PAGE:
Getting shoppers to spend more of their money on a particular product is a dilemma faced by all marketing people, particularly in the food industry where consumers have become extra sensitive to prices in the past two years.
But this past year Wissotzky Tea seems to have cracked the code: According to StoreNext data, the tea market has grown 4% in quantitative terms and 6.5% in revenues, meaning that Israelis consumed more tea - and at higher prices.
It isn't that the price of regular tea increased. The change is in the sharp rise in the amount of green tea sold: 63% in shekel terms and 80% in volume. The category now accounts for 20% of the Israel's tea market, with prices ranging from NIS 17 to NIS 27 for a package of 25 teabags. Standard brands cost about NIS 7.
For years Wissotzky has been trying to encourage the tea-drinking public to abandon the old brands and imbibe in more expensive and better-quality brews. The company tried everything: fruit flavors, tea from an African plant nobody had ever heard of before, and even iced tea. But through all the marketing campaigns Israelis remained loyal to plain, simple tea.
Wissotzky naturally has a strong interest in increasing Israel's tea consumption. The market generates an estimated NIS 350 million a year and the company holds a 75% market share.
Wissotzsky's dominance is so pronounced that competitors avoid challenging it head-on. Unilever, for instance, barely advertises its Lipton Tea brand; the expense simply can't be justified.
For several years green tea sales have exhibited impressive growth. In 2009 Wissotzky broadened the category by launching new flavors but didn't position green tea differently than regular tea. For example, it introduced a green tea flavored like Earl Grey.
In 2011 Wissotzky tried again, but this time positioned green tea as a natural beverage contributing to a healthy lifestyle. Although the company's initial promotion campaign somewhat exaggerated its benefits by promising drinkers a more youthful appearance, the message started sinking in.
The current ad campaign, which hit the airwaves at the end of 2012, is more realistic and subdued - the reason behind its success. The slogan - "Wissotzky Green: Looking and feeling good is a matter of small choices" - was accompanied by the launch of a product line which is little more than a repackaging of products like mint and lime.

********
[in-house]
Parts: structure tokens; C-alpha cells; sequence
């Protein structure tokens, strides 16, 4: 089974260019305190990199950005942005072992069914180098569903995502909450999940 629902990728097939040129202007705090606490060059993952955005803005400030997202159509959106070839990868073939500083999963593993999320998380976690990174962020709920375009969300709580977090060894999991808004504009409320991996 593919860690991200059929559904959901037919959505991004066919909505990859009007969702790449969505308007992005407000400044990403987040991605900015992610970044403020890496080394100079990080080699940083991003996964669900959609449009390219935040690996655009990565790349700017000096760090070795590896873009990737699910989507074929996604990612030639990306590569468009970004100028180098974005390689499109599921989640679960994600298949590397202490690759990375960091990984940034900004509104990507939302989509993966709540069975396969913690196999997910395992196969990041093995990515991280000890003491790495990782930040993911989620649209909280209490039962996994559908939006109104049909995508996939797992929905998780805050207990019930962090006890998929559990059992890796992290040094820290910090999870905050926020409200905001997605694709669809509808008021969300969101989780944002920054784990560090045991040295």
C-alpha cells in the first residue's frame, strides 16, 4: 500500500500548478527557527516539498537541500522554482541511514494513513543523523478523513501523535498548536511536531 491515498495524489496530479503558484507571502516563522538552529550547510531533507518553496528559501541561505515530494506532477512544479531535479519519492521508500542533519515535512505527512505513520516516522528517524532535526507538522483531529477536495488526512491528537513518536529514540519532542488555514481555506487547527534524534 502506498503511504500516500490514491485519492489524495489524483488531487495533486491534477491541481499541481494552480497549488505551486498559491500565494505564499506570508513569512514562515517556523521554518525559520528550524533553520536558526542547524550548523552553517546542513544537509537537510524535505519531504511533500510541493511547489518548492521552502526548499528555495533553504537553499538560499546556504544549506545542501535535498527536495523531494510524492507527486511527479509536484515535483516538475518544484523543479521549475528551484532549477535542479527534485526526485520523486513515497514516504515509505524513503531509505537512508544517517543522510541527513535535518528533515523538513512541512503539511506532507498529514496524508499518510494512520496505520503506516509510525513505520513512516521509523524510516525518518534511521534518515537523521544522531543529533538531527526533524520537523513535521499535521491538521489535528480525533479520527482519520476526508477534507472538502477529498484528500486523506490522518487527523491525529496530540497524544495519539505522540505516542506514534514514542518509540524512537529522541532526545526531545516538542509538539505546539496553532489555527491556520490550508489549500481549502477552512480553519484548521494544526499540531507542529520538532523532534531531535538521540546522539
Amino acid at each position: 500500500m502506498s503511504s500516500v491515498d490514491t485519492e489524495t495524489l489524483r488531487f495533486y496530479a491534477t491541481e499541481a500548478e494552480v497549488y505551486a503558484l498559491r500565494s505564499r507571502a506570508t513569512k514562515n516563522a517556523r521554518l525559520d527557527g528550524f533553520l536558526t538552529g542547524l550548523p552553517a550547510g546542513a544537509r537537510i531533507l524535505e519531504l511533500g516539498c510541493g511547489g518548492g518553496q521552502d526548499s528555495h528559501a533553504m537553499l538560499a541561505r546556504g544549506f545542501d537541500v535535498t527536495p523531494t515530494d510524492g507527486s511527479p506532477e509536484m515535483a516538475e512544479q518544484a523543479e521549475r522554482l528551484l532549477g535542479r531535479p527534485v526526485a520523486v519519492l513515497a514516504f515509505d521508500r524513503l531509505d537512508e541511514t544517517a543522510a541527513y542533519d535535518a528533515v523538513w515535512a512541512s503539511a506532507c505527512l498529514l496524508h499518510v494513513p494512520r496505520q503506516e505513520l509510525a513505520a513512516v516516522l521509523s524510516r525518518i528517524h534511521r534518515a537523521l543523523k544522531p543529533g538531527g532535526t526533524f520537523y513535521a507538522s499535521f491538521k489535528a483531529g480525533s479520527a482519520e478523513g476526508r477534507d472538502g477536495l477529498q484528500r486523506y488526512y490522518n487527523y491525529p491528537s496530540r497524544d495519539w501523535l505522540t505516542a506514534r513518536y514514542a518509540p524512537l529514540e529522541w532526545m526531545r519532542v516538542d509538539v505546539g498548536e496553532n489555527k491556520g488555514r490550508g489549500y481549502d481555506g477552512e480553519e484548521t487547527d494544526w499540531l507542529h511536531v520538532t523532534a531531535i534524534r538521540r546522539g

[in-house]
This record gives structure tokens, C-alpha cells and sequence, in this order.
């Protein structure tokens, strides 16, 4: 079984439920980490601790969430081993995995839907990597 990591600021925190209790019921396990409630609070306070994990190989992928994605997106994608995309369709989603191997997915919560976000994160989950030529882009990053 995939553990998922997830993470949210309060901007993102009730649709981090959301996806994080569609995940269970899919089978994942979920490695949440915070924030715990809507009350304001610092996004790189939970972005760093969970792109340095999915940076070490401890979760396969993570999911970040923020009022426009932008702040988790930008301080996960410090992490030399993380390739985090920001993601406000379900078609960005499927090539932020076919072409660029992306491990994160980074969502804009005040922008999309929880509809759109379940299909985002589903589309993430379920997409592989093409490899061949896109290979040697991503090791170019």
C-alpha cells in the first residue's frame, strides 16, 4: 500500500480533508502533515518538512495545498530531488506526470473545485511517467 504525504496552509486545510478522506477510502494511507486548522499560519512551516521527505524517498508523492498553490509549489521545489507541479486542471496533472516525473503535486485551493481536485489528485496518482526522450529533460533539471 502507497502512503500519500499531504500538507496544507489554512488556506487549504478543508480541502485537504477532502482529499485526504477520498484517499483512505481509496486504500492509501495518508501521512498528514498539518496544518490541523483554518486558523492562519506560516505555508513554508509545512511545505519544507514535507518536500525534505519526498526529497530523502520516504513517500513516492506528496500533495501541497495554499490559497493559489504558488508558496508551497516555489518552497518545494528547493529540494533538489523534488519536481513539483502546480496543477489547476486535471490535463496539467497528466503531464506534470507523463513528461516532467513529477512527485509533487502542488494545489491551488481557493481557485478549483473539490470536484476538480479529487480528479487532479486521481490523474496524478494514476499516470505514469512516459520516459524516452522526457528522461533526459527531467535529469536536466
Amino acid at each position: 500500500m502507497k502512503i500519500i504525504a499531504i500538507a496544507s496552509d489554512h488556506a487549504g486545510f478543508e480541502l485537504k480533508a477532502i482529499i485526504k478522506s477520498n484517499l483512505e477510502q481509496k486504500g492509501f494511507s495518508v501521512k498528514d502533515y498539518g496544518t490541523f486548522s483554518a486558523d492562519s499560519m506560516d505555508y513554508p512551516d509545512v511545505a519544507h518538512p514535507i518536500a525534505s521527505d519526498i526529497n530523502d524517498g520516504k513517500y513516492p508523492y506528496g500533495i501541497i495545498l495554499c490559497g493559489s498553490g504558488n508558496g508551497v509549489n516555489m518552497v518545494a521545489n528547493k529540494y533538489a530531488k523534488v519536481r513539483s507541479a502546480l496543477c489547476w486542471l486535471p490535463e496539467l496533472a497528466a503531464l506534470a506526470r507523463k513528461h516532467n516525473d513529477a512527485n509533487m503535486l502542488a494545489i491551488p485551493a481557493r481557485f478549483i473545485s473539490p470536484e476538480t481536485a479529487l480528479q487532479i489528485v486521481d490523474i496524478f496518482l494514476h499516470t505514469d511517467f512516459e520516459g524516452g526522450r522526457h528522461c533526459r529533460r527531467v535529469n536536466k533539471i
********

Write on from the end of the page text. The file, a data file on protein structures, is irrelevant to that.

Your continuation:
Along the way, Wissotzky also hinted in its campaign that tea has advantages over coffee. Israel is mainly a coffee-drinking nation: We have a cup in the morning to wake up, another in the afternoon for refreshment, and one in the evening to relax after a long day. Most Israelis turn to tea when they're sick with a cold and feel sluggish. Wissotzky alludes to tea being better than coffee, but does so relatively gently and tastefully.
Wissotzky has succeeded in creating a new product category and changing Israeli habits. Green tea has been positioned as a hot, refreshing beverage for drinking all day long as part of a better lifestyle, which is how the company managed to move consumers over to a pricier product.
Creating a premium brand is the dream of many marketers. Osem accomplished this in the pretzel market by launching flat pretzels at NIS 14 for a 300-gram package compared with NIS 11 for the same size package of pretzel rings.
Wissotzky managed to do it with a minimum of product innovation, relying mainly on repositioning its image among consumers. Unilevel is now trying the same strategy in the margarine market with Mazola for baking and cooking.
Its stunning success has brought Wissotzky a new challenge. The green tea market is expanding so quickly that Super-Pharm drugstore chain recently entered the category with its own private brand. While the green tea category will probably continue its impressive growth, Wissotzky needs to start thinking about its next move.
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